diastasis between the radius and ulna [16]. The pronator and without bony malunion involvement; ulnocarpal im-
quadratus muscle attaches distally to both the radius and pingement; and in arthritic joints [20]. This classification
ulna. It functions as a static stabilizer by maintaining coap- can be found in Table 2. The reader is encouraged to refer
tation of the ulnar head in the sigmoid notch passively by its back to Table 2 throughout this article including when read-
viscoelastic constraints during supination [17]. ing the surgical treatment section.
The dynamic stabilizers of the DRUJ are the extensor
carpi ulnaris muscle (ECU)/infratendinous extensor reti-
naculum and the pronator quadratus muscle. Distally the
tendon of the ECU crosses the dorsal ulnar head through an Disorders of the DRUJ can represent a diagnostic chal-
osseous groove and is kept in place by the infratendinous lenge to the clinician not only due to the pathology but also
extensor retinaculum. This system resists dorsal ulna dislo- due to the large number of ancillary studies available. A
cation with full pronation, and palmar ulna displacement thorough medical history and physical examination of the
with full supination [15]. The pronator quadratus, in addi- involved upper extremity are always of importance. The
tion to functioning as a static stabilizer, also acts as a dy- history should include the patients age, hand dominance,
namic stabilizer. With contraction, it actively maintains co- occupation, previous injury/problems/surgery, position re-
aptation of the ulnar head in the sigmoid notch during pro- producing pain, history of rheumatoid or osteoarthritis, and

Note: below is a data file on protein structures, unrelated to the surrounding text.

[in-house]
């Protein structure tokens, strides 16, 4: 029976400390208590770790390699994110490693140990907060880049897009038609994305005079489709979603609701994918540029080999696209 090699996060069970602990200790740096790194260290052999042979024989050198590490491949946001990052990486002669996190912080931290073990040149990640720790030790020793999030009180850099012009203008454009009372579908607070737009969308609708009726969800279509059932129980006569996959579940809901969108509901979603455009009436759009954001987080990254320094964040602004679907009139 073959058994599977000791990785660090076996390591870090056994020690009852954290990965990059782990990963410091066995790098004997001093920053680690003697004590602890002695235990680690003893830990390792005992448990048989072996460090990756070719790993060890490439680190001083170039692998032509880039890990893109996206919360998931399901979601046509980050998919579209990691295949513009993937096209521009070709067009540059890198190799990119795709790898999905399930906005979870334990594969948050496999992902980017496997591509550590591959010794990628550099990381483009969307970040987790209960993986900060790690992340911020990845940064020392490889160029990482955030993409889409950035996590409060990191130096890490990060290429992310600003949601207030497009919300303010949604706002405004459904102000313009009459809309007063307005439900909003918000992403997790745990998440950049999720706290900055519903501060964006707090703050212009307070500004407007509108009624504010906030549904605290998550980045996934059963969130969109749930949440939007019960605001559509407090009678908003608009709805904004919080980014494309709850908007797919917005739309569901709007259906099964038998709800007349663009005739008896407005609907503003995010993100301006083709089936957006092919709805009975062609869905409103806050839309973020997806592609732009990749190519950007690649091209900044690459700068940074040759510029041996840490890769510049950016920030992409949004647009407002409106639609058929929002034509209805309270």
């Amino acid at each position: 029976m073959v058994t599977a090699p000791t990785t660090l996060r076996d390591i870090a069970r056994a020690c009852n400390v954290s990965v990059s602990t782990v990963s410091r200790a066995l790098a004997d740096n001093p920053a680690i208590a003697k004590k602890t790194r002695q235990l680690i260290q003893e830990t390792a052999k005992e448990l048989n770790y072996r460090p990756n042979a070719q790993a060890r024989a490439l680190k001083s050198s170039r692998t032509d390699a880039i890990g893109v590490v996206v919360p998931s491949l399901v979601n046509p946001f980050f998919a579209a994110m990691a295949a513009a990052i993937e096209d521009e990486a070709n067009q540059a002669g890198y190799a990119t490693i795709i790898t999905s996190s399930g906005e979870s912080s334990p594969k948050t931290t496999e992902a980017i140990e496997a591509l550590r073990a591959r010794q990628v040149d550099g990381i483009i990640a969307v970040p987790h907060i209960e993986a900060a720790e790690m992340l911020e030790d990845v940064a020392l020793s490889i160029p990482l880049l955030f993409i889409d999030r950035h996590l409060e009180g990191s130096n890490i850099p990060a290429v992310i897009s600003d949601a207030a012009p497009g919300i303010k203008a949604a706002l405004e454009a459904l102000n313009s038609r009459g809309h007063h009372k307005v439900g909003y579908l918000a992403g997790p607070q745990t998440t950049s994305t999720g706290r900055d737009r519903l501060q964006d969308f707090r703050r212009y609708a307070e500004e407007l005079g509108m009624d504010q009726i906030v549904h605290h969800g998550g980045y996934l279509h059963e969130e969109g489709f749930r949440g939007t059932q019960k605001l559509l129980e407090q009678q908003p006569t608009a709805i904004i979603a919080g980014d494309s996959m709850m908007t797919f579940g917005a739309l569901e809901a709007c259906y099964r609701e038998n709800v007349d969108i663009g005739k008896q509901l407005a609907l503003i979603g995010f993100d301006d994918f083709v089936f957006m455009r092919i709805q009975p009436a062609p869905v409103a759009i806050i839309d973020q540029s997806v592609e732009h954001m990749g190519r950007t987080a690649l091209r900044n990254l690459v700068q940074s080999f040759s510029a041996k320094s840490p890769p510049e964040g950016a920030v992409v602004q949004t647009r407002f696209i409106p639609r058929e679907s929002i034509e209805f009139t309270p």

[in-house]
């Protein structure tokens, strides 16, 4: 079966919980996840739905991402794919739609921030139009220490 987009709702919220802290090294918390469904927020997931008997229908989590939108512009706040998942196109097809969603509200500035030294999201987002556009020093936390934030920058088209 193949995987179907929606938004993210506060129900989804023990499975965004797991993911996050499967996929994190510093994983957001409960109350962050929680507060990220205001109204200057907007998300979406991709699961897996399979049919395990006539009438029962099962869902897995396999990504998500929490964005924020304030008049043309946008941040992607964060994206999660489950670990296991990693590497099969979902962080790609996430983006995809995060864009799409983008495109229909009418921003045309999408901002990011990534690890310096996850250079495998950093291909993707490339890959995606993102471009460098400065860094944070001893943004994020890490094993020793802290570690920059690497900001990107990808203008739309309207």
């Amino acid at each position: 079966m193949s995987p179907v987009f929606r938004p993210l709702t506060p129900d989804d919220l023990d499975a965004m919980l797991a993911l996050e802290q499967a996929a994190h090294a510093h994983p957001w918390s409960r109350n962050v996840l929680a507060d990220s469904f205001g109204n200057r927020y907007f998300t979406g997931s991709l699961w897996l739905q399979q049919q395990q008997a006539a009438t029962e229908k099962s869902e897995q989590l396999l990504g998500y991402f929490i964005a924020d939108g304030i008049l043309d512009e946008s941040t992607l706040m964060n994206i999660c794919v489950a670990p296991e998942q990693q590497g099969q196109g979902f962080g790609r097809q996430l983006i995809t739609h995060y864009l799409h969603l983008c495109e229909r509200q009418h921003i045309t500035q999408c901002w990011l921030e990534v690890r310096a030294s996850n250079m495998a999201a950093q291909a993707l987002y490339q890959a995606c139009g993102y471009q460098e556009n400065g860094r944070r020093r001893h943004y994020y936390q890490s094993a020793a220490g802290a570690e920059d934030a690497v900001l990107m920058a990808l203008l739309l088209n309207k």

nation [17]. detailed symptom characteristics. With chronic instability,
patients may complain of ulnar sided wrist pain, weakness

Pathogenesis of Chronic DRUJ Disorders Table 1. Triangular fibrocartilage complex

(TFCC) abnormalities
Chronic instability about the DRUJ can be a challenging Class ITraumatic
problem for the clinician. In order to determine the proper A. Central perforation
treatment, the specific pathology must be identified. B. Ulnar avulsion with distal ulnar fracture without distal
Chronic DRUJ instability can be due to a bony deformity, a ulnar fracture
ligamentous injury, or a combination of both. The direction C. Distal avulsion
of instability of the ulna relative to the radiocarpal unit may D. Radial avulsion with sigmoid notch fracture without
be volar, dorsal, or both (most commonly dorsal). Acute sigmoid notch fracture
injuries that are not diagnosed or treated properly can be- Class 2Degenerative (Ulnocarpal abutment syndrome)
come chronic DRUJ problems. Instability about the DRUJ
A. TFCC wear